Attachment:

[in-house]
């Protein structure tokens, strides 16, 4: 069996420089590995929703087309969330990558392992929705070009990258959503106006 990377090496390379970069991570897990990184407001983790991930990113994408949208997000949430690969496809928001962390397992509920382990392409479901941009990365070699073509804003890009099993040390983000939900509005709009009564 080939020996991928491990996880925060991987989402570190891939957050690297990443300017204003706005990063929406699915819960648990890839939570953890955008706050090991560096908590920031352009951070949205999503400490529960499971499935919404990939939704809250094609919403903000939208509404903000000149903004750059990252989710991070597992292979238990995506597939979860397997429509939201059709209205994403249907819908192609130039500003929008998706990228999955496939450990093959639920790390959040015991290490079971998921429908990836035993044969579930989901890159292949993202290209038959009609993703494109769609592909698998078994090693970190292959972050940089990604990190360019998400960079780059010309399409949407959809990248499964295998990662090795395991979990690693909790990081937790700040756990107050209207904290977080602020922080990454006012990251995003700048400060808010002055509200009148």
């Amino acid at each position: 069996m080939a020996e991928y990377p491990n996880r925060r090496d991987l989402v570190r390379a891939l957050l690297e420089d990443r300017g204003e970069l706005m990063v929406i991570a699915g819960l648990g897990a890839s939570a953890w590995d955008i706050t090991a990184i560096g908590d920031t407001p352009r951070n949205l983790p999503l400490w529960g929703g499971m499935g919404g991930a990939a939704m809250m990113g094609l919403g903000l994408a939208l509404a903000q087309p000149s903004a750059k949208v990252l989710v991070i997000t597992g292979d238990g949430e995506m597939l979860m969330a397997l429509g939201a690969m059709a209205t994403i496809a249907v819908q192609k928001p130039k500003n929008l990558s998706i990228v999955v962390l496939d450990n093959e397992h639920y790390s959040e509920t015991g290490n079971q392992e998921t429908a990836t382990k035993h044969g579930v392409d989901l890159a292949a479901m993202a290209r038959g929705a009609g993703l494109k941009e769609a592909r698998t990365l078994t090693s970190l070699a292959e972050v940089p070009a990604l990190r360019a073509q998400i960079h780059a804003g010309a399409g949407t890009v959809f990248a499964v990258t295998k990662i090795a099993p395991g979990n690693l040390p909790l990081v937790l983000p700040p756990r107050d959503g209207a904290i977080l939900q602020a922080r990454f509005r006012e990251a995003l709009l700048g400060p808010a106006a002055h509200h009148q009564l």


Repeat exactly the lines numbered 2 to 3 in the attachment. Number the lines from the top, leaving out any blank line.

């Protein structure tokens, strides 16, 4: 069996420089590995929703087309969330990558392992929705070009990258959503106006 990377090496390379970069991570897990990184407001983790991930990113994408949208997000949430690969496809928001962390397992509920382990392409479901941009990365070699073509804003890009099993040390983000939900509005709009009564 080939020996991928491990996880925060991987989402570190891939957050690297990443300017204003706005990063929406699915819960648990890839939570953890955008706050090991560096908590920031352009951070949205999503400490529960499971499935919404990939939704809250094609919403903000939208509404903000000149903004750059990252989710991070597992292979238990995506597939979860397997429509939201059709209205994403249907819908192609130039500003929008998706990228999955496939450990093959639920790390959040015991290490079971998921429908990836035993044969579930989901890159292949993202290209038959009609993703494109769609592909698998078994090693970190292959972050940089990604990190360019998400960079780059010309399409949407959809990248499964295998990662090795395991979990690693909790990081937790700040756990107050209207904290977080602020922080990454006012990251995003700048400060808010002055509200009148």
């Amino acid at each position: 069996m080939a020996e991928y990377p491990n996880r925060r090496d991987l989402v570190r390379a891939l957050l690297e420089d990443r300017g204003e970069l706005m990063v929406i991570a699915g819960l648990g897990a890839s939570a953890w590995d955008i706050t090991a990184i560096g908590d920031t407001p352009r951070n949205l983790p999503l400490w529960g929703g499971m499935g919404g991930a990939a939704m809250m990113g094609l919403g903000l994408a939208l509404a903000q087309p000149s903004a750059k949208v990252l989710v991070i997000t597992g292979d238990g949430e995506m597939l979860m969330a397997l429509g939201a690969m059709a209205t994403i496809a249907v819908q192609k928001p130039k500003n929008l990558s998706i990228v999955v962390l496939d450990n093959e397992h639920y790390s959040e509920t015991g290490n079971q392992e998921t429908a990836t382990k035993h044969g579930v392409d989901l890159a292949a479901m993202a290209r038959g929705a009609g993703l494109k941009e769609a592909r698998t990365l078994t090693s970190l070699a292959e972050v940089p070009a990604l990190r360019a073509q998400i960079h780059a804003g010309a399409g949407t890009v959809f990248a499964v990258t295998k990662i090795a099993p395991g979990n690693l040390p909790l990081v937790l983000p700040p756990r107050d959503g209207a904290i977080l939900q602020a922080r990454f509005r006012e990251a995003l709009l700048g400060p808010a106006a002055h509200h009148q009564l």